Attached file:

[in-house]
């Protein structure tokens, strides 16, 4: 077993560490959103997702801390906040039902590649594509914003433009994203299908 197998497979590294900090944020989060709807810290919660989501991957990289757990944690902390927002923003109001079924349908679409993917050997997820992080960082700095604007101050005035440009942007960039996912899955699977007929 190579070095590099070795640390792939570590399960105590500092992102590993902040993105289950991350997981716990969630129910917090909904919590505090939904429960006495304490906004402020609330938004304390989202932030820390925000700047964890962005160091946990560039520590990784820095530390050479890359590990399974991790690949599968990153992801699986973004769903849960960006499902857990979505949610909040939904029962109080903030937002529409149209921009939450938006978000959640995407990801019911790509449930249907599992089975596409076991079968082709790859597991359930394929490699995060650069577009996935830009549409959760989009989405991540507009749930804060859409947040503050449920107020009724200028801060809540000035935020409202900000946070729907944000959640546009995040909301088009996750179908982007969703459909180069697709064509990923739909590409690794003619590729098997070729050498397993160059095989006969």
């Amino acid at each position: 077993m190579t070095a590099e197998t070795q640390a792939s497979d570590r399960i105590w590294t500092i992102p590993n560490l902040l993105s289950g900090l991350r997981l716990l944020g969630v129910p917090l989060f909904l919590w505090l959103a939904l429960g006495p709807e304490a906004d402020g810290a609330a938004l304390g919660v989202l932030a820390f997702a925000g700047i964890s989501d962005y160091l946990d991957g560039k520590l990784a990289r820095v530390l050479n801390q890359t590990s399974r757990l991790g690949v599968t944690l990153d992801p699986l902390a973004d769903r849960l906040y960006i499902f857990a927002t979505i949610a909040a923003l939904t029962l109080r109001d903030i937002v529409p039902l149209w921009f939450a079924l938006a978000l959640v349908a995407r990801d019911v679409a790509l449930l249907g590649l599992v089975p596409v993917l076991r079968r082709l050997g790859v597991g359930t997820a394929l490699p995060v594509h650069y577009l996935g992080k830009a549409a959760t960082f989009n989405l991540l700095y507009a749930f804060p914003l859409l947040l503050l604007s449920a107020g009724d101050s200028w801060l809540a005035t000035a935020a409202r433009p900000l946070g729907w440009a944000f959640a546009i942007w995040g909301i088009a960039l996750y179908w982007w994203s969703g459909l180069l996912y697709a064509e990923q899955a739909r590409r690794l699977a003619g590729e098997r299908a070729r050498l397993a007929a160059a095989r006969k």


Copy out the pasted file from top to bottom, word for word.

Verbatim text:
[in-house]
């Protein structure tokens, strides 16, 4: 077993560490959103997702801390906040039902590649594509914003433009994203299908 197998497979590294900090944020989060709807810290919660989501991957990289757990944690902390927002923003109001079924349908679409993917050997997820992080960082700095604007101050005035440009942007960039996912899955699977007929 190579070095590099070795640390792939570590399960105590500092992102590993902040993105289950991350997981716990969630129910917090909904919590505090939904429960006495304490906004402020609330938004304390989202932030820390925000700047964890962005160091946990560039520590990784820095530390050479890359590990399974991790690949599968990153992801699986973004769903849960960006499902857990979505949610909040939904029962109080903030937002529409149209921009939450938006978000959640995407990801019911790509449930249907599992089975596409076991079968082709790859597991359930394929490699995060650069577009996935830009549409959760989009989405991540507009749930804060859409947040503050449920107020009724200028801060809540000035935020409202900000946070729907944000959640546009995040909301088009996750179908982007969703459909180069697709064509990923739909590409690794003619590729098997070729050498397993160059095989006969």
């Amino acid at each position: 077993m190579t070095a590099e197998t070795q640390a792939s497979d570590r399960i105590w590294t500092i992102p590993n560490l902040l993105s289950g900090l991350r997981l716990l944020g969630v129910p917090l989060f909904l919590w505090l959103a939904l429960g006495p709807e304490a906004d402020g810290a609330a938004l304390g919660v989202l932030a820390f997702a925000g700047i964890s989501d962005y160091l946990d991957g560039k520590l990784a990289r820095v530390l050479n801390q890359t590990s399974r757990l991790g690949v599968t944690l990153d992801p699986l902390a973004d769903r849960l906040y960006i499902f857990a927002t979505i949610a909040a923003l939904t029962l109080r109001d903030i937002v529409p039902l149209w921009f939450a079924l938006a978000l959640v349908a995407r990801d019911v679409a790509l449930l249907g590649l599992v089975p596409v993917l076991r079968r082709l050997g790859v597991g359930t997820a394929l490699p995060v594509h650069y577009l996935g992080k830009a549409a959760t960082f989009n989405l991540l700095y507009a749930f804060p914003l859409l947040l503050l604007s449920a107020g009724d101050s200028w801060l809540a005035t000035a935020a409202r433009p900000l946070g729907w440009a944000f959640a546009i942007w995040g909301i088009a960039l996750y179908w982007w994203s969703g459909l180069l996912y697709a064509e990923q899955a739909r590409r690794l699977a003619g590729e098997r299908a070729r050498l397993a007929a160059a095989r006969k």